Tuesday, 15 April 2008

Nature-Deficit Disorder?

I want to recommend this book: I grew up on the land. I had a childhood spent playing, exploring and just "being" in Nature. Unlike my own rural childhood, my sons have been raised in the city. That means that instead of living right in a completely natural setting, we have to leave our man made environment and travel (luckily for us it's walk or bike ride away in proximity) to the woods. It is something we have done throughout their childhood and continue to do, as we feel it is important our boys have time and place to roam and explore the natural world.
"Unlike television, nature does not steal time; it amplifies it. Nature offers healing for a child living in a destructive family or neighborhood. It serves as a blank slate upon which a child draws and reinterprets the culture's fantasies. Nature inspires creativity in a child by demanding visualization and the full use of the senses. Given a chance, a child will bring the confusion of the world to the woods, wash it in the creek, turn it over to see what lives on the unseen side of that confusion... In nature, a child finds freedom, fantasy, and privacy: a place distant from the adult world, a separate place."

I found this book to be insightful. It also carries a warning. If we keep on as we have been over the past decades, in the way we have treated and viewed the natural world, we will not only be losing our environment. We will lose our future - our children. We all need the natural world.

5 comments:

Heather said...

Hear, hear, Katherine. Love that quote you included. I always wonder how people expect children to care about the environment (or the future of it) if they don't make time to be in nature with their kids and make sure that they are connected to nature.

I think spending time in nature is one of the best things we can do for our kids (not to mention ourselves). Mary-Sue was just telling us about a ADD study where the boys spent every morning in the woods with their parent for an hour and all their symptons dissappeared. Isn't that wonderful?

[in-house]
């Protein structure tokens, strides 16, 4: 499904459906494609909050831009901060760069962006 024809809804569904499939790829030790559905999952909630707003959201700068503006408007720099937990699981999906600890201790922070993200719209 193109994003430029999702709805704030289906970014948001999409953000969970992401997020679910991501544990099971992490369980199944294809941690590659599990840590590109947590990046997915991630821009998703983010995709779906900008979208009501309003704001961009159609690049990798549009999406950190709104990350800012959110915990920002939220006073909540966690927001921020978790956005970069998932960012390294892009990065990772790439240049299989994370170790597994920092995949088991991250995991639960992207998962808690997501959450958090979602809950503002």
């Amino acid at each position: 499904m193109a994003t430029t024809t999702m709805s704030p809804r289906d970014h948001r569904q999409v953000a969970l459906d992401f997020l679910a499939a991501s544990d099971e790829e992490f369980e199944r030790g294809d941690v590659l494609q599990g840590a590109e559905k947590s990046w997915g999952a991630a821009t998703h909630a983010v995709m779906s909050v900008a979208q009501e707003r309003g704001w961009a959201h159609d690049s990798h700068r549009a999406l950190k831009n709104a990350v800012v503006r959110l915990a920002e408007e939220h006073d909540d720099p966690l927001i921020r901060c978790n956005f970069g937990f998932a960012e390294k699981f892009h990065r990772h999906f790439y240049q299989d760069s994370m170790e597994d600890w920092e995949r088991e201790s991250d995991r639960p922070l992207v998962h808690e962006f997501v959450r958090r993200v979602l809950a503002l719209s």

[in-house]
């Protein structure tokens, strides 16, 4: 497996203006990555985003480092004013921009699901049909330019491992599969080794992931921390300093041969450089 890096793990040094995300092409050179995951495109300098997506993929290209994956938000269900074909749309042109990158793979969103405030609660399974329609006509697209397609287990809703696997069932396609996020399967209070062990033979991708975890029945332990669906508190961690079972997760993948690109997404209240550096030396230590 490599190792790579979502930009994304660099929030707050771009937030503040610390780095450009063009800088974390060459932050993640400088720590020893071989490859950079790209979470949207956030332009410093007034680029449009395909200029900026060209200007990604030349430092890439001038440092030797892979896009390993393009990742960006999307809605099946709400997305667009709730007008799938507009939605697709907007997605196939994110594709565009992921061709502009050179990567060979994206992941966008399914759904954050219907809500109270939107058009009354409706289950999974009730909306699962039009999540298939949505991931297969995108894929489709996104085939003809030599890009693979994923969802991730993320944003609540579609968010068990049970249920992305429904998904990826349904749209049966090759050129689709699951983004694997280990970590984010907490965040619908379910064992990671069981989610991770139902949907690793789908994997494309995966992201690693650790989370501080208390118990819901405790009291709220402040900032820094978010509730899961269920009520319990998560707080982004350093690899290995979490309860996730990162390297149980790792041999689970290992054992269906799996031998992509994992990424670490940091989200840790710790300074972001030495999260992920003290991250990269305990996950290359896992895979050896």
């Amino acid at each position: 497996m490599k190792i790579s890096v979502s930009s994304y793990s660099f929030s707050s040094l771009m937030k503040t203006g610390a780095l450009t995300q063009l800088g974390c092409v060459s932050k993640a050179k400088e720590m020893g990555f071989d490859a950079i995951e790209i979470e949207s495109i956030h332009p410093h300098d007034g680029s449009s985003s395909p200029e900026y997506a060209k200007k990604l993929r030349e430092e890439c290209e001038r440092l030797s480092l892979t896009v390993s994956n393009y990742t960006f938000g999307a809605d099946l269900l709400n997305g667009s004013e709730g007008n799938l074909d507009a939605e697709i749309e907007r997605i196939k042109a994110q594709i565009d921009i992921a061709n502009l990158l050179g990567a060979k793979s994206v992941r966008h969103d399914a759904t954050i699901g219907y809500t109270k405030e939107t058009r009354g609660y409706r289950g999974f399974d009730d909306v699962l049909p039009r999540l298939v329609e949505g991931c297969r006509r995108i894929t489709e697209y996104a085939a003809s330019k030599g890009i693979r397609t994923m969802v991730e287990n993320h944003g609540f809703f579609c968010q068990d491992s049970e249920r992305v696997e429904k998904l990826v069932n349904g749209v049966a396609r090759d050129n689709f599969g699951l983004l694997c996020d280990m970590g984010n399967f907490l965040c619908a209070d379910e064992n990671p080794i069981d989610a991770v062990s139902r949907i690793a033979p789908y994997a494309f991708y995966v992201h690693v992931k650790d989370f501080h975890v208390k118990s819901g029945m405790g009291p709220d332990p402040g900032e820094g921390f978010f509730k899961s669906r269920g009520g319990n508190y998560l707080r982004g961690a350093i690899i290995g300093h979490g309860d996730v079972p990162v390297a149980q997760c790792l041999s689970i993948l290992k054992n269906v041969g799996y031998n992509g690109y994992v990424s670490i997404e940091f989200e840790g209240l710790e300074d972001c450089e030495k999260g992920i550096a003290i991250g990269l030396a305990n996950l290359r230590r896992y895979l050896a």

Katherine said...

Thanks, Heather.
This was such a good book to read. It includes findings that support what Mary-Sue was telling you. Being out in nature does alleviate or erradicate behavioural problems such as ADD or ADH. Sounds amazing, but it just makes sense when I think about it. I know how I feel after being out in nature - it definitely helps me de-stress for example and leaves me feeling re-energized. According to the findings in this book, I'm not alone in having these results. There are immmeasurable benefits to spending time in nature and it really is something we need to give more priority to. For ourselves and especially for the next generation - our children. Spending time in nature - especially unstructured time - is a vital need. The lack of doing this has been having repercussions on our whole culture, it's just that most people have been unaware of this simple healing solution. So I am going to spread the word: "Go spend time in nature."

Felicia said...

Sounds like a book worth reading.

Genevieve said...

Thank you for writing about this book! I am in the middle of it right now and it really is a must read for all parents and educators.

Valeria said...

Well written article.